“The people that created the problem are not the ones who are going to create the solutions.”
A Downtown Eastside youth advocate says the provincial government is leaving out the very people who can help fix a “broken system” when it comes to supporting at-risk youth in Vancouver’s most troubled neighborhood.
Scott Clark with the Aboriginal Life in Vancouver Enhancement Society says The Ministry of Children and Family Development is leaving out community and resident organizations in its promised “Rapid Response Team.”
He says it’s problematic because the agencies included are non-profit service providers who receive money from the government; therefore they can’t challenge the current system.
“The existing model is failing, and we are spending an awful lot of money, and the government keeps talking to the same people who are nothing more than an extension of themselves, the government, so they are accountable back to them, not the community, and that is what we are trying to change.”
It’s been nearly six months since the Children’s Ministry committed to the creation of a Rapid Response Team, in the wake of a scathing report into the tragic life of an Aboriginal teenager who died of an overdose on the DTES in 2013.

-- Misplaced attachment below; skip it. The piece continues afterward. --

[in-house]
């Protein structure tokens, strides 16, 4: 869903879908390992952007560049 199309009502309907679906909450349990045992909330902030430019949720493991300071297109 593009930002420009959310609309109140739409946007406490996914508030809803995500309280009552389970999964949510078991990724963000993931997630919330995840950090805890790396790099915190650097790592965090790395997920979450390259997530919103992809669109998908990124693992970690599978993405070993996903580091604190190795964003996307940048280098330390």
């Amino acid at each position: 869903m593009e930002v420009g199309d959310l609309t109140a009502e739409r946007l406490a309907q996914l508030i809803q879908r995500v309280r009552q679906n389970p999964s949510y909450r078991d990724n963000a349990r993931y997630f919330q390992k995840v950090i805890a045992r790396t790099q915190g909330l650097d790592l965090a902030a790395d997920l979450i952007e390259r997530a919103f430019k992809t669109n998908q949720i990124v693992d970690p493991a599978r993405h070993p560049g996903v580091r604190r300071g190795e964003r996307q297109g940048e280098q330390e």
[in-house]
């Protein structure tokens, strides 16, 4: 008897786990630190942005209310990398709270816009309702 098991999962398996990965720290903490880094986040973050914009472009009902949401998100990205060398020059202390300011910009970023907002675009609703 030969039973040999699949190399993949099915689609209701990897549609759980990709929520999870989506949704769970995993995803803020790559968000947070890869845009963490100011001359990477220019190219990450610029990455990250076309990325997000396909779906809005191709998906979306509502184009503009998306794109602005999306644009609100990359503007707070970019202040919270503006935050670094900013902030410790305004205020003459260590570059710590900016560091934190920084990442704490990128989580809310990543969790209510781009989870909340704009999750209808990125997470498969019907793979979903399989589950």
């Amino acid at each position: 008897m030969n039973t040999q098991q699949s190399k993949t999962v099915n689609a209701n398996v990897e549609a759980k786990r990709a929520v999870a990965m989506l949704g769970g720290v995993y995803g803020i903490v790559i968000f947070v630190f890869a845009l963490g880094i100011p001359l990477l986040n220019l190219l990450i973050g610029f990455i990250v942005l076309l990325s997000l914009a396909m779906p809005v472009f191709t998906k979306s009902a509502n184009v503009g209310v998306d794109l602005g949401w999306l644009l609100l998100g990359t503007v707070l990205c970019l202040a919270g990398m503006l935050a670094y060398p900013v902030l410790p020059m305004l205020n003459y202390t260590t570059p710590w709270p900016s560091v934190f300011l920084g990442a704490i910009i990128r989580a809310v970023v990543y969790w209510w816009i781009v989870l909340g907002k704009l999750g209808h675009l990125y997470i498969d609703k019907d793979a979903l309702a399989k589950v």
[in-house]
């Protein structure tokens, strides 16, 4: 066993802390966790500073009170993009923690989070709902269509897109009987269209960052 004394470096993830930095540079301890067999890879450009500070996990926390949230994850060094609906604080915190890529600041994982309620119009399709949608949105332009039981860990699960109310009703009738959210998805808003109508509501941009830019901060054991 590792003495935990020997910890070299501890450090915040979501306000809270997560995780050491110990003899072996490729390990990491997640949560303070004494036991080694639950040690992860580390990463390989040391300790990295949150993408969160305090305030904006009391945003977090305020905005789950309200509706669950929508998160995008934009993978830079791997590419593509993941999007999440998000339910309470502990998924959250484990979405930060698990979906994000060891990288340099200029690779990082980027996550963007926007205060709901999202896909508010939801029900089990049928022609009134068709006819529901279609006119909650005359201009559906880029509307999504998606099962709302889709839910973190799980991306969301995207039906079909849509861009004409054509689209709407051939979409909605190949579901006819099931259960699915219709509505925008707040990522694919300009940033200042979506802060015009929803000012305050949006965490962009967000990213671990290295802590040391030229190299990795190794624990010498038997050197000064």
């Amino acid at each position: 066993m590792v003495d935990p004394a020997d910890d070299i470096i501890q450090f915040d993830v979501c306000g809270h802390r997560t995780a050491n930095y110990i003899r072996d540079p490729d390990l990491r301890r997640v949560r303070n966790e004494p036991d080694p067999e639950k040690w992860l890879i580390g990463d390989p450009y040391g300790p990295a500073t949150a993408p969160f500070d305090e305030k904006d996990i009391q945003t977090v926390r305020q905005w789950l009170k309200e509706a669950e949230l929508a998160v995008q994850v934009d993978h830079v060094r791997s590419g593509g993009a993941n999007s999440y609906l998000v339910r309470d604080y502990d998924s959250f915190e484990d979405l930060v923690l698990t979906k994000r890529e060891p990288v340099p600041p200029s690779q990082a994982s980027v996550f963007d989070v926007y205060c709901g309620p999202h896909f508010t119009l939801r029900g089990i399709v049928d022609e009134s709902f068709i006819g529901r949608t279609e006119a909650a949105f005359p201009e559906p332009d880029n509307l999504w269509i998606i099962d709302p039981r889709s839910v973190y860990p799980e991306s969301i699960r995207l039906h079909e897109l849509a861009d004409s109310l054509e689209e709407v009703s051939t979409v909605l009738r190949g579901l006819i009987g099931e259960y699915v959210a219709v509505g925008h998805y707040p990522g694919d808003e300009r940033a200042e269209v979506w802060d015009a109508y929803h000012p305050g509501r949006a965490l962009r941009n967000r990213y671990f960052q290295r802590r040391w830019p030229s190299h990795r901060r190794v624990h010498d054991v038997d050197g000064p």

Her name was Paige.
The RCMP has since confirmed it’s investigating the actions of health workers for potential breaches of BC’s Child, Family and Community Services Act, which makes it an offence not to report a child in need of protection because of neglect or abuse.
The investigation was prompted by Mary Ellen Turpel-Lafond’s report about 19-year-old Paige.
Turpel-Lafond said in the report released in May that Paige endured a “broken system” characterized by persistent indifference from front-line government workers.
A statement from the Ministry of Children and Family Development on the Rapid Response Team says:
“With respect to the RCY report recommendations, planning and coordinating took place over the summer and the ministry will be in a position to report out on the rapid response team and our efforts to meet the RCY’s recommendations, first to her office as required by protocol and then publicly as committed to, by the end of the month/early October.”
However, documents obtained by Clark, and shared with CKNW, show there has been three meetings so far.
Tier 1 (Directors) had their first meeting on July 14th , Tier 2 (Management) had their first meeting on August 6th, while Tier 3 (Direct Service Providers) met on September 10th.
Read the Aug 6. meeting minutes for the Rapid Response Team here: